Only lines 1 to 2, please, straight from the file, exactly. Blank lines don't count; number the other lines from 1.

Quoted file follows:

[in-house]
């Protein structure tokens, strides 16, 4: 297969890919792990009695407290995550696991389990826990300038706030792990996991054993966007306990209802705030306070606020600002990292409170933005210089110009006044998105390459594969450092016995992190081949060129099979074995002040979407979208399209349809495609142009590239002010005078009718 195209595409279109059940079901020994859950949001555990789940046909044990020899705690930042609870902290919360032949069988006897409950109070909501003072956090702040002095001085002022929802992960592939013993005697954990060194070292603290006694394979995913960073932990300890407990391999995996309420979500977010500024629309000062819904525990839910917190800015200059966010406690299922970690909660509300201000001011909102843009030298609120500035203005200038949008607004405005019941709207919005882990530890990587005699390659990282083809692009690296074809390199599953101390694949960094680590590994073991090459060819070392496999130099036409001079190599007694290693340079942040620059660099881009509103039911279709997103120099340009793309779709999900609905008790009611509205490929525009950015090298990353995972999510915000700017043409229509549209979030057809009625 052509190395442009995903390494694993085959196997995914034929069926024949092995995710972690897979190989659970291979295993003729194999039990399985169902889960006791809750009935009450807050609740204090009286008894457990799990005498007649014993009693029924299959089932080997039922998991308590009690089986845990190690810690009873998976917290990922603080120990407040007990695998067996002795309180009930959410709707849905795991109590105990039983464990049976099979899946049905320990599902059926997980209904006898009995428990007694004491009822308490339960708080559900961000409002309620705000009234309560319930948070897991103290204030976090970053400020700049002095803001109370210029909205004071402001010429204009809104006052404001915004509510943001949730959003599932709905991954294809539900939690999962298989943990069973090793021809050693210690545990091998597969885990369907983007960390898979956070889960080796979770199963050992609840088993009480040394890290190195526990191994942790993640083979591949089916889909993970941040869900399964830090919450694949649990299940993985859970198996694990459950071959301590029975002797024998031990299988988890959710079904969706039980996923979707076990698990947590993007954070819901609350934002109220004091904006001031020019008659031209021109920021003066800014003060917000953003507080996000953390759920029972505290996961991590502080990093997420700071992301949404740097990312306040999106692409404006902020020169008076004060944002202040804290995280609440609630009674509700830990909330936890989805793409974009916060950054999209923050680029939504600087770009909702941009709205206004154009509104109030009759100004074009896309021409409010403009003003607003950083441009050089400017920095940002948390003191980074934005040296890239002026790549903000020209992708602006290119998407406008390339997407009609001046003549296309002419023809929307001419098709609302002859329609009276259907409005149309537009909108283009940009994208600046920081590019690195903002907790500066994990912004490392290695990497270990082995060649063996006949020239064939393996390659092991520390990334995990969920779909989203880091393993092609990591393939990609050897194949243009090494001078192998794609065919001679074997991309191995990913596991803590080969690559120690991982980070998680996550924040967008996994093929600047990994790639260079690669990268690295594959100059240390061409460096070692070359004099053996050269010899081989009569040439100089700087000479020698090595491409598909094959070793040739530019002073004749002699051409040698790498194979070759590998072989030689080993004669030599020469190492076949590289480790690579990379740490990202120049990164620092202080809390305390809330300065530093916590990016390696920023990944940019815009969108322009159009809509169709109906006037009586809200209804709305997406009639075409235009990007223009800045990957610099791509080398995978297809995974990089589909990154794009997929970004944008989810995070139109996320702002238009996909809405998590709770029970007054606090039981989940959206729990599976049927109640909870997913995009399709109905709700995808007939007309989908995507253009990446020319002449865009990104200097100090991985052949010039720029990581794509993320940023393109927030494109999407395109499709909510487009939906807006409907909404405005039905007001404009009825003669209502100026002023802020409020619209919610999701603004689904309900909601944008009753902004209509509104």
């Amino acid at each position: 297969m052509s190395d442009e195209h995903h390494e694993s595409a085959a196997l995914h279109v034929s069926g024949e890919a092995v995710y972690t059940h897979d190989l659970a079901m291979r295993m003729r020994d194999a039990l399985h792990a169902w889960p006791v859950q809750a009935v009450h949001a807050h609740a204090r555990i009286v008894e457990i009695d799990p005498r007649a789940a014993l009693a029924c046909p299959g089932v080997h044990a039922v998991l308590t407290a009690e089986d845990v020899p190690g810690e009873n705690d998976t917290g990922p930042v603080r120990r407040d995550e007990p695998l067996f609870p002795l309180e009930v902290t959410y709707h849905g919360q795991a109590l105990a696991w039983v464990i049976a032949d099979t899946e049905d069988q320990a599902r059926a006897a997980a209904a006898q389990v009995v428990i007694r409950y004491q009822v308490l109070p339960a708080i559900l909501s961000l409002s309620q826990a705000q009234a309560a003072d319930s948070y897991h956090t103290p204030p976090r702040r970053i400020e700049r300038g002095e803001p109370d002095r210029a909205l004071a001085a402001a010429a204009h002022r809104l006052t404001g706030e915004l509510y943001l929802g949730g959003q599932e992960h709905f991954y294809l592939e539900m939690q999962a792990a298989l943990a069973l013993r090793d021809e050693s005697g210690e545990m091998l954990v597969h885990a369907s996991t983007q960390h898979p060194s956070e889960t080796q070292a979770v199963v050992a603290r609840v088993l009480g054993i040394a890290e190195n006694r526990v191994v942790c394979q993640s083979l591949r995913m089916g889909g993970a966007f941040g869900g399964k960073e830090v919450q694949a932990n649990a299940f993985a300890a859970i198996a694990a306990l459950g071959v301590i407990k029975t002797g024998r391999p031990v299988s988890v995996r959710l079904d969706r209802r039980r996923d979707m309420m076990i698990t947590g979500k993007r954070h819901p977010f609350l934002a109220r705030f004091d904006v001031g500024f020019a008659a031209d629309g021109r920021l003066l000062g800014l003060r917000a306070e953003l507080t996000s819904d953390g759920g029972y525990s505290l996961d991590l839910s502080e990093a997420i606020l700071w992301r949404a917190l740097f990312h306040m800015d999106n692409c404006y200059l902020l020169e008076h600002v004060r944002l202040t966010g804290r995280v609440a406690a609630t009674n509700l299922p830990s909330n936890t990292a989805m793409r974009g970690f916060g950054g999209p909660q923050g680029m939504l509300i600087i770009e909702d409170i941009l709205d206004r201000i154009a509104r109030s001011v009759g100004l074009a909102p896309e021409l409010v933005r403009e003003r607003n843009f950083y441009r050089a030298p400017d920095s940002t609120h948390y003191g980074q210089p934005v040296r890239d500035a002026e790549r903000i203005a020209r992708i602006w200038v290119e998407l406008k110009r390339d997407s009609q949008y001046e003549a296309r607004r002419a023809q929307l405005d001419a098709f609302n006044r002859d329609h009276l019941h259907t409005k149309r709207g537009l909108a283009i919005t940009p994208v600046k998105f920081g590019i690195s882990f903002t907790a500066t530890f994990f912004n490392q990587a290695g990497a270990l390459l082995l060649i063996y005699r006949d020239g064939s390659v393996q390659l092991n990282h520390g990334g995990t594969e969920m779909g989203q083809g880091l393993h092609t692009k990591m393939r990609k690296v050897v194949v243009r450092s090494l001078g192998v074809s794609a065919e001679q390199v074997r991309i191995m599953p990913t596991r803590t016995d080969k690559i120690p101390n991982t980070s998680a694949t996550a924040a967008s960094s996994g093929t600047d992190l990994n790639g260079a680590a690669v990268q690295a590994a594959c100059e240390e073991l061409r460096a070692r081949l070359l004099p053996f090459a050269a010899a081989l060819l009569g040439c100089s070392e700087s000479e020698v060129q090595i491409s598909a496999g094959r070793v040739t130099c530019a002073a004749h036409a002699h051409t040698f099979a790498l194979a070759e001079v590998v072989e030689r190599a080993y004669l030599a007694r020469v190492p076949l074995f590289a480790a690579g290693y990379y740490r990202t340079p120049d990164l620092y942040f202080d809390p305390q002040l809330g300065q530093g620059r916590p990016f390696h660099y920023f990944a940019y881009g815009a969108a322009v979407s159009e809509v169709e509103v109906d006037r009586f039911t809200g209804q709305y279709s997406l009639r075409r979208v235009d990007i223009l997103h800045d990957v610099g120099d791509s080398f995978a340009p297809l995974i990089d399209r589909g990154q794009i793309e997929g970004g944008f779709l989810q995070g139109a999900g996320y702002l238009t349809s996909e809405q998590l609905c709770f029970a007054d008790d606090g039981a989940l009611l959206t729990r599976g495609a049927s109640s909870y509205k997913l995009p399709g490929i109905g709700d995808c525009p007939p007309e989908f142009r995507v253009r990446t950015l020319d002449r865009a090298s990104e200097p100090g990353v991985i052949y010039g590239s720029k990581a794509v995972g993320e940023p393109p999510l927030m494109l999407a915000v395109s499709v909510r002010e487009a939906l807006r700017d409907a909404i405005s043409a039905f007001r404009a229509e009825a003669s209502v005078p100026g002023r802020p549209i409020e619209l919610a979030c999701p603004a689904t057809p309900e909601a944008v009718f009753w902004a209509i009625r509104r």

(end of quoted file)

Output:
[in-house]
């Protein structure tokens, strides 16, 4: 297969890919792990009695407290995550696991389990826990300038706030792990996991054993966007306990209802705030306070606020600002990292409170933005210089110009006044998105390459594969450092016995992190081949060129099979074995002040979407979208399209349809495609142009590239002010005078009718 195209595409279109059940079901020994859950949001555990789940046909044990020899705690930042609870902290919360032949069988006897409950109070909501003072956090702040002095001085002022929802992960592939013993005697954990060194070292603290006694394979995913960073932990300890407990391999995996309420979500977010500024629309000062819904525990839910917190800015200059966010406690299922970690909660509300201000001011909102843009030298609120500035203005200038949008607004405005019941709207919005882990530890990587005699390659990282083809692009690296074809390199599953101390694949960094680590590994073991090459060819070392496999130099036409001079190599007694290693340079942040620059660099881009509103039911279709997103120099340009793309779709999900609905008790009611509205490929525009950015090298990353995972999510915000700017043409229509549209979030057809009625 052509190395442009995903390494694993085959196997995914034929069926024949092995995710972690897979190989659970291979295993003729194999039990399985169902889960006791809750009935009450807050609740204090009286008894457990799990005498007649014993009693029924299959089932080997039922998991308590009690089986845990190690810690009873998976917290990922603080120990407040007990695998067996002795309180009930959410709707849905795991109590105990039983464990049976099979899946049905320990599902059926997980209904006898009995428990007694004491009822308490339960708080559900961000409002309620705000009234309560319930948070897991103290204030976090970053400020700049002095803001109370210029909205004071402001010429204009809104006052404001915004509510943001949730959003599932709905991954294809539900939690999962298989943990069973090793021809050693210690545990091998597969885990369907983007960390898979956070889960080796979770199963050992609840088993009480040394890290190195526990191994942790993640083979591949089916889909993970941040869900399964830090919450694949649990299940993985859970198996694990459950071959301590029975002797024998031990299988988890959710079904969706039980996923979707076990698990947590993007954070819901609350934002109220004091904006001031020019008659031209021109920021003066800014003060917000953003507080996000953390759920029972505290996961991590502080990093997420700071992301949404740097990312306040999106692409404006902020020169008076004060944002202040804290995280609440609630009674509700830990909330936890989805793409974009916060950054999209923050680029939504600087770009909702941009709205206004154009509104109030009759100004074009896309021409409010403009003003607003950083441009050089400017920095940002948390003191980074934005040296890239002026790549903000020209992708602006290119998407406008390339997407009609001046003549296309002419023809929307001419098709609302002859329609009276259907409005149309537009909108283009940009994208600046920081590019690195903002907790500066994990912004490392290695990497270990082995060649063996006949020239064939393996390659092991520390990334995990969920779909989203880091393993092609990591393939990609050897194949243009090494001078192998794609065919001679074997991309191995990913596991803590080969690559120690991982980070998680996550924040967008996994093929600047990994790639260079690669990268690295594959100059240390061409460096070692070359004099053996050269010899081989009569040439100089700087000479020698090595491409598909094959070793040739530019002073004749002699051409040698790498194979070759590998072989030689080993004669030599020469190492076949590289480790690579990379740490990202120049990164620092202080809390305390809330300065530093916590990016390696920023990944940019815009969108322009159009809509169709109906006037009586809200209804709305997406009639075409235009990007223009800045990957610099791509080398995978297809995974990089589909990154794009997929970004944008989810995070139109996320702002238009996909809405998590709770029970007054606090039981989940959206729990599976049927109640909870997913995009399709109905709700995808007939007309989908995507253009990446020319002449865009990104200097100090991985052949010039720029990581794509993320940023393109927030494109999407395109499709909510487009939906807006409907909404405005039905007001404009009825003669209502100026002023802020409020619209919610999701603004689904309900909601944008009753902004209509509104």